GOPers and the Absence of Reason

Sen. Richard Shelby (R-Ala.). Lauren Victoria Burke/wdcpix.com

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Today, a slew of Democrats and Republicans from the House and Senate delivered their opening shots in financial reform’s final round. In what’s called “conference,” members of both parties and both chambers will spend the next two weeks reconciling their two 1,500-plus-page pieces of legislation that would create a new consumer agency, end taxpayer bailouts, cast light on the $600 trillion dollar derivatives markets, and crack down on financial players from Goldman Sachs to car dealers to payday lenders. By some counts, the path to the conference process has taken two years or more. Yet one of the most striking things from today’s opening statements is how stale and unoriginal the Republicans’ critiques are of the two bills. (In Washington, some call that discipline, I suppose.)

One by one, on the House and Senate sides, from Sen. Richard Shelby (R-Ala.), the ranking member of the banking committee, to the most junior House member, Republicans rehashed the same tired talking points to justify their opposition to financial reform. Chief among those points is the role of Fannie Mae and Freddie Mac, the two government-sponsored housing corporations that are now basically wards of the state. Republicans have a very valid argument when they decry the rising tab needed to bail out Fannie and Freddie, now around $150 billion; and yes, there needs to be legislation to decide the futures of these two wounded companies. But the bills the House and Senate are trying to merge are meant to address the causes of the financial crisis—and, as I’ve explained before, Fannie and Freddie did not cause the crisis. (For an in-depth explanation, read this.)

Still, Republicans far and wide continue to rail against Fannie and Freddie as playing an huge, integral, AIG-esque role in melting down the US economy in 2008 and 2009. And it’s a canard they’ve been espousing since debate on new financial reforms began last spring.

The other beloved GOP talking point is that both the House and Senate bills will usher in an era of perpetual government bailouts of too-big- or too-interconnected-to-fail banks. This one is straight out of the playbook (pdf) of Frank Luntz, the well-known Republican strategist. As Luntz wrote, “Public outrage about the bailout of banks and Wall Street is a simmering time bomb set to go off on Election Day. Frankly, the single best way to kill any legislation is to link it to the Big Bank Bailout.” And that’s exactly what Republicans have done, time and time again.

Which is too bad. We’ve seen what a handful of engaged Republicans—like Sen. Bob Corker (R-Tenn.), a lead negotiator on financial reform earlier this year, or Sen. Judd Gregg (R-NH)—can do if they actually engage with Democrats and offer substantive solutions, instead of slapping a “Bailout Bill” label on the whole thing. But if today’s opening remarks are any indication, it’s look like we’re in for several weeks of bickering and blame-trading that won’t make this bill any better.

SIX TRUTHS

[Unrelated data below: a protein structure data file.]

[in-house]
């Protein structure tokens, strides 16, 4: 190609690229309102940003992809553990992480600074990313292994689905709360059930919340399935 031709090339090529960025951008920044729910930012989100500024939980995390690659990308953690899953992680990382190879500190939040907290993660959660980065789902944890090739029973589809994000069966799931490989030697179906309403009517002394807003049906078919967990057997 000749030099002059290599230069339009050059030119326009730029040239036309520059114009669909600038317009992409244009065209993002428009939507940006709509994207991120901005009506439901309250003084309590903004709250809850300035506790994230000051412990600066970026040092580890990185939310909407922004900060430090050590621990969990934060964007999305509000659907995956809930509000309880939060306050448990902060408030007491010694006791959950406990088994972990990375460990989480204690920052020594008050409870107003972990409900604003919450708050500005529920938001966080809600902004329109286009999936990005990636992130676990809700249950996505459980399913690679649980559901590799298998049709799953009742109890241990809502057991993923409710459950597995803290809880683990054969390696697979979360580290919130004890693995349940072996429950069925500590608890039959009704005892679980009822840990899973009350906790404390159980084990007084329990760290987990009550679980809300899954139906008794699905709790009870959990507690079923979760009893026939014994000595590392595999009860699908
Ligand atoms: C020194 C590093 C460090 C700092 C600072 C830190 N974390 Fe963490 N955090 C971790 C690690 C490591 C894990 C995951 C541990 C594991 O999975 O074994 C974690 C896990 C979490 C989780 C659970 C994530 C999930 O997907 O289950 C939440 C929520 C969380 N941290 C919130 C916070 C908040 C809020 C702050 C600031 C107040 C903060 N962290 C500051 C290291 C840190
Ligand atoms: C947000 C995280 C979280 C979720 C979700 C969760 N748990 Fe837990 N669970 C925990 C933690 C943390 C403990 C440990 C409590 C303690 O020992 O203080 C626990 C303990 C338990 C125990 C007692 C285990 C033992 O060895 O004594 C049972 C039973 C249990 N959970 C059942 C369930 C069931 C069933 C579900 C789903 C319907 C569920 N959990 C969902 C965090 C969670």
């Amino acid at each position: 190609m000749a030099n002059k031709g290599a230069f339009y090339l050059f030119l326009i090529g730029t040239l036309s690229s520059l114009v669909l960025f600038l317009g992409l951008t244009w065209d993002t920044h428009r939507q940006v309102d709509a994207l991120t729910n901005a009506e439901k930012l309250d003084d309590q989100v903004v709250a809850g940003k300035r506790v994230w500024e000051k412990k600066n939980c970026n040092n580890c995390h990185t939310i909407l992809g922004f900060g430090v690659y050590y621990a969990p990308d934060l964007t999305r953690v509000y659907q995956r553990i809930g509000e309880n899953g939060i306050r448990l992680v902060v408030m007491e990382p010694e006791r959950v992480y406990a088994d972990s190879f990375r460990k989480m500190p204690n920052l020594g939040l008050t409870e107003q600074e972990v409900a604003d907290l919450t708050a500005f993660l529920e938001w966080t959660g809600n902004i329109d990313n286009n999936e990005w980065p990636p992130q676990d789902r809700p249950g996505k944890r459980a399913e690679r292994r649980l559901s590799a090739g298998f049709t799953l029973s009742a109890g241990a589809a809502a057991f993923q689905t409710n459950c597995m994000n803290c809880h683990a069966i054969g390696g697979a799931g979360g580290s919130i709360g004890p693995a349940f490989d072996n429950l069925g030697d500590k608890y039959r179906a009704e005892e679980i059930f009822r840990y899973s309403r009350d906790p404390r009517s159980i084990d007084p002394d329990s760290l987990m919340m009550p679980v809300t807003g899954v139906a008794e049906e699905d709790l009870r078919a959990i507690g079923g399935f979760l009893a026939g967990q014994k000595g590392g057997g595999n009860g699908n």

Reclaiming power from those who abuse it often starts with telling the truth. And in "This Is How Authoritarians Get Defeated," MoJo's Monika Bauerlein unpacks six truths to remember during the homestretch of an election where democracy, truth, and decency are on the line.

Truth #1: The chaos is the point.

Truth #2: Team Reality is bigger than it seems.

Truth #3: Facebook owns this.

Truth #4: When we go to work, we're in the fight.

Truth #5: It's about minority rule.

Truth #6: The only thing that can save us is…us.

Please take a moment to see how all these truths add up, because what happens in the weeks and months ahead will reverberate for at least a generation and we better be prepared.

And if you think journalism like Mother Jones'—that calls it like it is, that will never acquiesce to power, that looks where others don't—can help guide us through this historic, high-stakes moment, and you're able to right now, please help us reach our $350,000 goal by October 31 with a donation today. It's all hands on deck for democracy.

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SIX TRUTHS

Reclaiming power from those who abuse it often starts with telling the truth. And in "This Is How Authoritarians Get Defeated," MoJo's Monika Bauerlein unpacks six truths to remember during the homestretch of an election where democracy, truth, and decency are on the line.

Truth #1: The chaos is the point.

Truth #2: Team Reality is bigger than it seems.

Truth #3: Facebook owns this.

Truth #4: When we go to work, we're in the fight.

Truth #5: It's about minority rule.

Truth #6: The only thing that can save us is…us.

Please take a moment to see how all these truths add up, because what happens in the weeks and months ahead will reverberate for at least a generation and we better be prepared.

And if you think journalism like Mother Jones'—that calls it like it is, that will never acquiesce to power, that looks where others don't—can help guide us through this historic, high-stakes moment, and you're able to right now, please help us reach our $350,000 goal by October 31 with a donation today. It's all hands on deck for democracy.

payment methods

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